It is a given that in order to move ahead in your career, you should have education and experience in the job you are doing and that you should work hard on things that matter.
Beyond that, what can you do to position yourself to advance in your career? Here are a few of my thoughts. Although I didn’t make it to a C level spot, I was a department head and manger before I retired.
Get in on the ground floor of a new company.
The company from which I retired was started as a spin off of another (Kansas City Southern Railroad). The folks who moved to the spin off were positioned superbly to advance their careers, and many of them did – becoming officers and executives during the next couple of decades. Of course, not everyone who moved did well – only those throwing themselves into the new endeavor with energy, enthusiasm and intelligence succeeded so well. Still, without the new company, they may not have advanced so far or so fast.
Find the rising star area of the company and join it.
Not many of us have the opportunity to jump in on the ground floor of a to-be-successful company. But most of us realize that some areas of our company are growing faster and have more potential than others. Look around and find those areas that take on new business, come up with new products or concepts and generally have kind of a wild west feel to them – energetic, fast paced, exciting. These are the rising star areas of your company. Find out what skills and experience are needed and keep your ears to the ground to hear about opportunities to move.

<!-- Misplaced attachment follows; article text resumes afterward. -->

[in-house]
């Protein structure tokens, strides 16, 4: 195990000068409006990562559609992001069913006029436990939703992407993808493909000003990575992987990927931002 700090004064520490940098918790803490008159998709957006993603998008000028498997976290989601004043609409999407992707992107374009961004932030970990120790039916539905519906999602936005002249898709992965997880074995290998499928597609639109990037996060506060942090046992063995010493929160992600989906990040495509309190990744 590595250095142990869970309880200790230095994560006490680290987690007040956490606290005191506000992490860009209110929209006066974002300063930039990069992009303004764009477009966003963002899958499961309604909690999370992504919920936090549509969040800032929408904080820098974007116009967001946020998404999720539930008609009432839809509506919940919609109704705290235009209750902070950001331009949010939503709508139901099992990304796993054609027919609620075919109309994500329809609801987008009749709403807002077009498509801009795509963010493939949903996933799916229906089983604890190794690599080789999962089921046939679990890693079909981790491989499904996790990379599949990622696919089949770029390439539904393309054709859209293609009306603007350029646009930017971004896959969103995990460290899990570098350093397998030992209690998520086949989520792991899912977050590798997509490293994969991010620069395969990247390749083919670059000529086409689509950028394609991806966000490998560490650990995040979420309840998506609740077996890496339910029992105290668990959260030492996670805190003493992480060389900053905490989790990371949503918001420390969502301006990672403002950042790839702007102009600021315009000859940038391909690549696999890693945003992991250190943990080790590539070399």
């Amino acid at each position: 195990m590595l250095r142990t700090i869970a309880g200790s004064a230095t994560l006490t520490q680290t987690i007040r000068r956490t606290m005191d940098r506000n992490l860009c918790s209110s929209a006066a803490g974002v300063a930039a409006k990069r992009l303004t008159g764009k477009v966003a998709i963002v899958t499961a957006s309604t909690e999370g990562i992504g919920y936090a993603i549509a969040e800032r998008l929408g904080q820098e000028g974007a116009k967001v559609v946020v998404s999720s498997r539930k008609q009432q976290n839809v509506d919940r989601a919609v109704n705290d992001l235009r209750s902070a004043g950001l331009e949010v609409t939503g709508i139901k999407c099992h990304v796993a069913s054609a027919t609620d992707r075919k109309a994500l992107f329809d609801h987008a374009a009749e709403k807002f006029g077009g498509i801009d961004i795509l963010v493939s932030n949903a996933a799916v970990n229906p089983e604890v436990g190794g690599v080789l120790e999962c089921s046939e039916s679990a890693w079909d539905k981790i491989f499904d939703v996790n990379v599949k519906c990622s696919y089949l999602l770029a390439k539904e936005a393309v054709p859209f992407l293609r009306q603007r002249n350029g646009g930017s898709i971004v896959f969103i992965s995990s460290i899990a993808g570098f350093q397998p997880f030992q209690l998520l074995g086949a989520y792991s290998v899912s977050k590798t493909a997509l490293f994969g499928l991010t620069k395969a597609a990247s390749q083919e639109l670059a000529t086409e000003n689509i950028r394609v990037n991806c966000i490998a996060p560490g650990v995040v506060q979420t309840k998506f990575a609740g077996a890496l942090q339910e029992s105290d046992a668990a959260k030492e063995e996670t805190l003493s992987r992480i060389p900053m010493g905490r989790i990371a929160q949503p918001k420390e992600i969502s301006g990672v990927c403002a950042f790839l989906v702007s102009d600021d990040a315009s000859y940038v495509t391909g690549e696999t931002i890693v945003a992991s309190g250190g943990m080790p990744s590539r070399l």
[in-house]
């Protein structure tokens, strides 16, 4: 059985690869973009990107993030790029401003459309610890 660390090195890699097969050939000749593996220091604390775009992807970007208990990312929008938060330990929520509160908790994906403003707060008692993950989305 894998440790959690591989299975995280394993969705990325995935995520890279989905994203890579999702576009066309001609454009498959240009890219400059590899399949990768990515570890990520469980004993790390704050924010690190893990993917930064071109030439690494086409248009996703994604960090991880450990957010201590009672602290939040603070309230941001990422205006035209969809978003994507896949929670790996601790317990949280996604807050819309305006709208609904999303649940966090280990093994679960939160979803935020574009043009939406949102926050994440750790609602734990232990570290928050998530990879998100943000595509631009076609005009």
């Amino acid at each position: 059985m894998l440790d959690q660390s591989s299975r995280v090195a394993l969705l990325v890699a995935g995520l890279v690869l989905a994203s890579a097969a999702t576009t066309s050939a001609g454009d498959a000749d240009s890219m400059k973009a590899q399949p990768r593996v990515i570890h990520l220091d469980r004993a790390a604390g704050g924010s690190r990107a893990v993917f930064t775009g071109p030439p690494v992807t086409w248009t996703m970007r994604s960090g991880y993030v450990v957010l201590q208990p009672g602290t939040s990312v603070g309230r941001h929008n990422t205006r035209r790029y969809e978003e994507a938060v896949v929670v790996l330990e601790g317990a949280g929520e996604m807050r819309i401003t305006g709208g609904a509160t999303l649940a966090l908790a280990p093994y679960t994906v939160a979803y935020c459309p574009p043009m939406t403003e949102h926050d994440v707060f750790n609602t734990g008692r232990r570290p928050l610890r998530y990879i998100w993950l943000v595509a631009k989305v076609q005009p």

Find a rising star boss and work for him.
During my career, I was lucky enough to be a department head of a department that was moved to such a manager – although we didn’t know it at the time! Our manager became our director, then our officer and finally our vice president. Along the way, I was privileged to learn from him, work with him on projects and develop a mentor/protege type relationship that helped my career along at several points.
So, watch the managers in your and in other areas. If you find one that seems to have a lot on the ball, from whom you think you can learn and with whom you can develop a working relationship – do it. It may just benefit your career.
Even if you can’t report directly to this person, you might be able to participate in company initiatives that cross organizational boundaries to allow you to work together on projects. Most organizations have mission statements and develop yearly goals – many of these result in projects needing volunteers leaders or participants.
Share and teach so you become known as an expert.
You could be the most technically adept employee in the company and still be passed over again and again for a promotion – if no one knows it.
Help your clients, your co-workers, and etc with their issues and you start to become known as a can-do type person who knows what you are doing. If you see the same questions or issues being raised over and over again, that is an opportunity for you to develop and present training – a help database, a class or a lunch seminar.
Be ready to jump on opportunities.
You have to be mentally ready to find and take new opportunities. If you are always asking yourself ‘What’s next’ or ‘How can I build on the experience I’m having now”? – you will be ready. Change can be scary, but change is what you need in order to advance your career. Just doing your current job well will not typically help you advance your career – it is the minimum expected performance.
What are your moves to advance your career?